clock menu more-arrow no yes mobile

Filed under:

Five Year Plan: The Future of Boise State Football

NCAA Football: UNLV at Boise State Brian Losness-USA TODAY Sports

Boise State finds itself in something of a lull, albeit by their very high standards. Most schools would kill to average 10 wins a season over the last 5 years. While that's still very good, probably all the players and coaches would agree that it's not the standard they expect from themselves; particularly in the area of conference championships. It's been a few years now since that last, full, perfect season (2009, and 2006 being the most recent), and the 50-3 run by Kellen Moore and company is now firmly in the rearview. Coach Petersen has moved on and found success in his new gig after an 8-5 ‘down’ year in his final season at Boise State. Coach Harsin came in with a bang, guiding the 2014 team to 12 wins and a Fiesta Bowl victory, but continuity of coaching staff has made it difficult to maintain that level of success since. However, it seems eminently possible that there could be at least a mini-run soon that will bring back memories of that 2008-11 dominance. With enhanced recruiting, those memories could actually even turn into new realities.

Barring something catastrophic, the next five years for Boise State will likely not include a head coaching change, despite some fringe elements of the fanbase already believing it's the right call. In fact, accounting for the novelty of a mostly-intact core coaching group, it seems entirely plausible that with a QB now twice named to the all-conference team, and an influx of extraordinarily gifted wide receivers, that the Broncos could be positioned for a dominant season in 2018. Disclaimer: It is always possible that Boise State pulls out an impressive season at ANY time, maybe even as soon as this year. Some of the best campaigns in recent memory came on the heels of years much like 2016. However, there’s enough question marks heading into this season that it's just not stable enough to predict something like that. 2018 provides a bit more in the way of a solid basis to make bold claims. With a nucleus of young but gifted defenders being far more seasoned by then, the aforementioned talent incoming in the form of Rypien targets, and presumably the 3rd year of OC Zak Hill calling plays, the board is set for a potential NY6/dark horse playoff contender kind of season. At the very least, expect both seasons to end having beaten all triple option teams played.

Further out from the prediction of at least one season of resurgent dominance, Jake Constantine will (presumably) take over the reigns of the Bronco offense as a junior, following the departure of a decorated, and likely NFL-bound Brett Rypien. In 2019, Constantine will have at his disposal the same playmakers that makes 2018 seem so ripe for success. In Chase Cord, Boise State has also already secured a commitment for a quarterback with very high potential to succeed Constantine, or possibly challenge him directly to take over after Rypien leaves. In addition, it’s possible that if the next great Boise State running back isn't already committed to the team, that the recent drafting of three BSU running back alums--two having already earned Pro Bowl nods--will have attracted him by then.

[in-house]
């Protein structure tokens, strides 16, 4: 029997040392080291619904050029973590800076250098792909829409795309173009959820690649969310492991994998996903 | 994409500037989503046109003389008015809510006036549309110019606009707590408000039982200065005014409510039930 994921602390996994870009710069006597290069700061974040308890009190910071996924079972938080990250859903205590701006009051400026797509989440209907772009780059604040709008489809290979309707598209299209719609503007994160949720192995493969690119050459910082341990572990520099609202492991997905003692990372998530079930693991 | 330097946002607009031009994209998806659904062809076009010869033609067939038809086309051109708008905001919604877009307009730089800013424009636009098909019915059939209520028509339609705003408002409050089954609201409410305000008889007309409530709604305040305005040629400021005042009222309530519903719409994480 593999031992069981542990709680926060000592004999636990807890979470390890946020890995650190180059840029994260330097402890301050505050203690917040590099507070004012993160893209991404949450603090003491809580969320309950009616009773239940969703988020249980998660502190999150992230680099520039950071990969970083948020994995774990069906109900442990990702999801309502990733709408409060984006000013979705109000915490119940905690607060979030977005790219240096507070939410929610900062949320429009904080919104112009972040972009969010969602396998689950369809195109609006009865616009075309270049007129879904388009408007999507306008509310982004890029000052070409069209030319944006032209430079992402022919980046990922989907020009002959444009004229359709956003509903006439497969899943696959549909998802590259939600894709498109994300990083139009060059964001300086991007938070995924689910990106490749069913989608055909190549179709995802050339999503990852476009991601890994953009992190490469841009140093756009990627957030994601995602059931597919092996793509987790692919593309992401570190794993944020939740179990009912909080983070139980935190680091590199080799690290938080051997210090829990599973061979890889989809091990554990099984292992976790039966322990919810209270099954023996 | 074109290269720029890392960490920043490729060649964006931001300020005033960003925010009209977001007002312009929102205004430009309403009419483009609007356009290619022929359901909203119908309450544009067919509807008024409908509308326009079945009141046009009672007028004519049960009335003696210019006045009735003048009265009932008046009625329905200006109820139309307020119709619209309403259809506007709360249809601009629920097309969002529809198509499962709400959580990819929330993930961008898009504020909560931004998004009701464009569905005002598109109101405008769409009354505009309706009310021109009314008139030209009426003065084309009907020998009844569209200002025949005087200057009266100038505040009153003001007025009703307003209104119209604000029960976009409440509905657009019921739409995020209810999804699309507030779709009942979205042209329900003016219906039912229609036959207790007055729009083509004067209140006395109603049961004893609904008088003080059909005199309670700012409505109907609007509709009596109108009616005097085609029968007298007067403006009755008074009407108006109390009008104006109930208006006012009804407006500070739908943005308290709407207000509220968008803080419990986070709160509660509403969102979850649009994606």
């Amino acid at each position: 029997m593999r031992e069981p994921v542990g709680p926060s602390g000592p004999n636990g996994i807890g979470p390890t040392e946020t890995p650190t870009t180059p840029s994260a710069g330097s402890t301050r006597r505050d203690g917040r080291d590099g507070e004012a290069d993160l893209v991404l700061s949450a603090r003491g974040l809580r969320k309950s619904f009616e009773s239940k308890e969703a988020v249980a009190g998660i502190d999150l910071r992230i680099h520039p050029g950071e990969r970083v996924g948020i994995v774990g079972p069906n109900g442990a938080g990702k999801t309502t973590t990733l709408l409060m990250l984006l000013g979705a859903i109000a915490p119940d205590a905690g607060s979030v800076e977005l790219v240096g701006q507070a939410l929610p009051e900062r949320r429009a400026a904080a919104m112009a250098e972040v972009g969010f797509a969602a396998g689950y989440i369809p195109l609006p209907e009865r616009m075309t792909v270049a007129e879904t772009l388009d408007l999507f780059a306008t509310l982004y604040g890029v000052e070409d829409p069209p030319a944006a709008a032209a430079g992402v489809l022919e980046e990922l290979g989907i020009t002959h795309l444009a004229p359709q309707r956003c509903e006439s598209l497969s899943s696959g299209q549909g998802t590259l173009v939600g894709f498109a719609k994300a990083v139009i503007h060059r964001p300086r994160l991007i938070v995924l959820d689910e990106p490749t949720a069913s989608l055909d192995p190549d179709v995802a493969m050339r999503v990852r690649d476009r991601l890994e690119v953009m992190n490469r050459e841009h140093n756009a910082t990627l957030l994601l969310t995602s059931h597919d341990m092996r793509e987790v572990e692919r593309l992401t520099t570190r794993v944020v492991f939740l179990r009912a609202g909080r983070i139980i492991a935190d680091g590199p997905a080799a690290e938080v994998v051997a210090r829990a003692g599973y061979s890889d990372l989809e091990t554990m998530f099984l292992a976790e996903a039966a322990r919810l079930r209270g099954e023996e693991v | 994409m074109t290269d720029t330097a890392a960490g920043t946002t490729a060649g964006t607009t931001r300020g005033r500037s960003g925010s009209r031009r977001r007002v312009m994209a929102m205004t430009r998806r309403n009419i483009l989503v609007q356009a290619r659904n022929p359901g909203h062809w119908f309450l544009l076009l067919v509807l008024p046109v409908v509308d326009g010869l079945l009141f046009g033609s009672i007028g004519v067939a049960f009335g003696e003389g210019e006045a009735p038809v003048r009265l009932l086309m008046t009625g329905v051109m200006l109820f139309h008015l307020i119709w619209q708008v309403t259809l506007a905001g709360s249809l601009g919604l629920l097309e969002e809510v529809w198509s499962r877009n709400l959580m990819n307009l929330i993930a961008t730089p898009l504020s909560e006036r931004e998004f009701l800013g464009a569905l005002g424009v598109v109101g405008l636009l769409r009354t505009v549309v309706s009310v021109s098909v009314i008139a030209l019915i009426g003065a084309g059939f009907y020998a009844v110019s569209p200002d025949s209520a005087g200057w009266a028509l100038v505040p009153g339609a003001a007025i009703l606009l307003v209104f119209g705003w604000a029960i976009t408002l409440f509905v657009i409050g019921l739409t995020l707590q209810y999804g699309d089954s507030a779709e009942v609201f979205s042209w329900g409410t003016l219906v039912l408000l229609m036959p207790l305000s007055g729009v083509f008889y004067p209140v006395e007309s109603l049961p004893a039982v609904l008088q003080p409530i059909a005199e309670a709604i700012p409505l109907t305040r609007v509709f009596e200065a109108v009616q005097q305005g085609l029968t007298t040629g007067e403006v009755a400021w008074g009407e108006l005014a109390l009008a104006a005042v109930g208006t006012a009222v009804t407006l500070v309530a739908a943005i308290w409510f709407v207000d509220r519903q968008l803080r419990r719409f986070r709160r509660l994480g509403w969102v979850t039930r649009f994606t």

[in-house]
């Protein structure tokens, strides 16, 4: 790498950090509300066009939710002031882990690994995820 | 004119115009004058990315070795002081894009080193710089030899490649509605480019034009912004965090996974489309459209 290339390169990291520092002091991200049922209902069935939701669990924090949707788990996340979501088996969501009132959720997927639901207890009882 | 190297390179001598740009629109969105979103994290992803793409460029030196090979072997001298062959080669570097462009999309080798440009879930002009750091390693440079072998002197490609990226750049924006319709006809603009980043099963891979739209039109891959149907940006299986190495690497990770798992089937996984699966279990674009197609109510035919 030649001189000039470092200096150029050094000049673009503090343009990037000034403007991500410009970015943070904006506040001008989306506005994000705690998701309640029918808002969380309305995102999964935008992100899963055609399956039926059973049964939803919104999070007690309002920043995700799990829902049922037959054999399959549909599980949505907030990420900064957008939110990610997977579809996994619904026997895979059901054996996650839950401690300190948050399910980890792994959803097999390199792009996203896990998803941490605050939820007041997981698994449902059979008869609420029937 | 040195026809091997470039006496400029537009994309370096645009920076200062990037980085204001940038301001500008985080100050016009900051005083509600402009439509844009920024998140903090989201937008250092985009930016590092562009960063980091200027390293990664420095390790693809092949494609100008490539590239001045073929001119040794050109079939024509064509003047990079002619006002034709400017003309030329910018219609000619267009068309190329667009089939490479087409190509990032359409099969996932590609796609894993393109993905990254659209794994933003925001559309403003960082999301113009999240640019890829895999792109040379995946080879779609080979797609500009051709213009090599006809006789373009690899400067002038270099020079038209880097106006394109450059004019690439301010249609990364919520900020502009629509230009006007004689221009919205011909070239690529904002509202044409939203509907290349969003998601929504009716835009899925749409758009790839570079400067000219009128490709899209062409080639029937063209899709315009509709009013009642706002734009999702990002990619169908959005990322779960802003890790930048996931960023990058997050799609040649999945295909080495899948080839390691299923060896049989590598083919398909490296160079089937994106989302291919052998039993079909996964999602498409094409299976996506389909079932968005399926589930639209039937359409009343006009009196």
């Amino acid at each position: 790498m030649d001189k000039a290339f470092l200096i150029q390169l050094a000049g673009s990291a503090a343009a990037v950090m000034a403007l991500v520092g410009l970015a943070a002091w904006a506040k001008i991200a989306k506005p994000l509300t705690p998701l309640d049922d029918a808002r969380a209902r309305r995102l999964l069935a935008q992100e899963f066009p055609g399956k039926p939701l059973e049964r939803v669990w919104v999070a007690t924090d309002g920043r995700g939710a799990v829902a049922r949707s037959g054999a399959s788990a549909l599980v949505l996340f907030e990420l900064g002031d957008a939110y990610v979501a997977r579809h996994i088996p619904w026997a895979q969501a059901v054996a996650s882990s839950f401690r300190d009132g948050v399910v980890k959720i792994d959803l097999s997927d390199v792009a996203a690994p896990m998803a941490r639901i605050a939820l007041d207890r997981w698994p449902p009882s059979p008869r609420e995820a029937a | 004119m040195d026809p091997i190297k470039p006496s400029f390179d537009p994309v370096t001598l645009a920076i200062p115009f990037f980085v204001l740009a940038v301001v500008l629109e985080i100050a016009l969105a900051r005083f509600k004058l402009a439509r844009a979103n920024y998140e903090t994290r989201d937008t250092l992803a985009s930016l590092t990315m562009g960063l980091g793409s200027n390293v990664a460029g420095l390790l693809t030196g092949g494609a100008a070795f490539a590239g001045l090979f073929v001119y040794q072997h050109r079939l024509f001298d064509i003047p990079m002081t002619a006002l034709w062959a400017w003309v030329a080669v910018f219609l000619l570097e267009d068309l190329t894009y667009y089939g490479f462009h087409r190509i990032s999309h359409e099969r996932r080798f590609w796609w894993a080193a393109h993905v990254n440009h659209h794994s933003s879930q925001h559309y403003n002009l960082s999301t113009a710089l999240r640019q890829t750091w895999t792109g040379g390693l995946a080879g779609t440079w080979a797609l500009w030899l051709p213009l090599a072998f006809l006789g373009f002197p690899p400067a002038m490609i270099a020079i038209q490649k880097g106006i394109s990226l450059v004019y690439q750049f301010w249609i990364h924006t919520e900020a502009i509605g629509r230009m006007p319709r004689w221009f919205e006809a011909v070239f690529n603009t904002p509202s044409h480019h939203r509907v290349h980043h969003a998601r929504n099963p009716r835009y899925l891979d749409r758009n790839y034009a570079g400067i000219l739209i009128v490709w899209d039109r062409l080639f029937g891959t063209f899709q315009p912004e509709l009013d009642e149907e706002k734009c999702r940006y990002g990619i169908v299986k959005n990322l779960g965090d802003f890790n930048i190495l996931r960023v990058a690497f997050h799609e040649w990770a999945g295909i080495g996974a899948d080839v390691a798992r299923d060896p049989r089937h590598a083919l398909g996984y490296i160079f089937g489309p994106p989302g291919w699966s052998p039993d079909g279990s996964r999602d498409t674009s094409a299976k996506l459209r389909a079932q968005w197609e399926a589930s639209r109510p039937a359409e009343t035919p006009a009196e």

No matter what happens with the offense, the next few years should be great on defense, and could see the linebackers rocket to particularly unique prominence. The departure of two exceptional players in Weaver and Vallejo is not nearly as concerning as it could have been. The position is looking exceptionally strong with players already on the roster, but there is an incoming group of freshmen that has the potential for multiple all-conference slots, and maybe even a few more NFL picks. It's because of this and the now multiple years of experience scheming against the triple option that it should finally become far less nerve-wracking to play New Mexico and Air Force. Defensive coordinator, Andy Avalos, already seems to have cracked the code on that. They manhandled UNM, and remember it was the OFFENSE that struggled to put that game away in Colorado Springs in 2016. If the incoming classes of larger and more athletic linebackers can be as disciplined as this year's group, it should neutralize the triple option effectively for the next few years. The strength of that position group should also translate to effective suppression of the short passing games and rushing attacks of other conference foes. Success there only makes it easier to attract additional impressive talent, and continue ascending. Not all cycles are vicious.

There are no present plans to make significant changes to the stadium or to adopt any new, schematic systems. Certainly no plans exist to adopt any iteration of that triple option-y nonsense that can only be described as an advent of the devil.

The recent changes with ESPN and its nosedive could prove interesting for the future of how games are broadcast. Aside from that, with as solid as recruiting has been, and with what should be moderately steady coaching continuity (with coordinators anyway), expect the Broncos to return to regular rankings in the Top 25, win 3 conference championships, and play in at least one more NY6 bowl game. Maybe even challenge for a playoff spot if the national spotlight can be recaptured alongside a hot start in any of those seasons. Which would be, you know...kind of a big deal.

That's the five year plan though. Let's do this.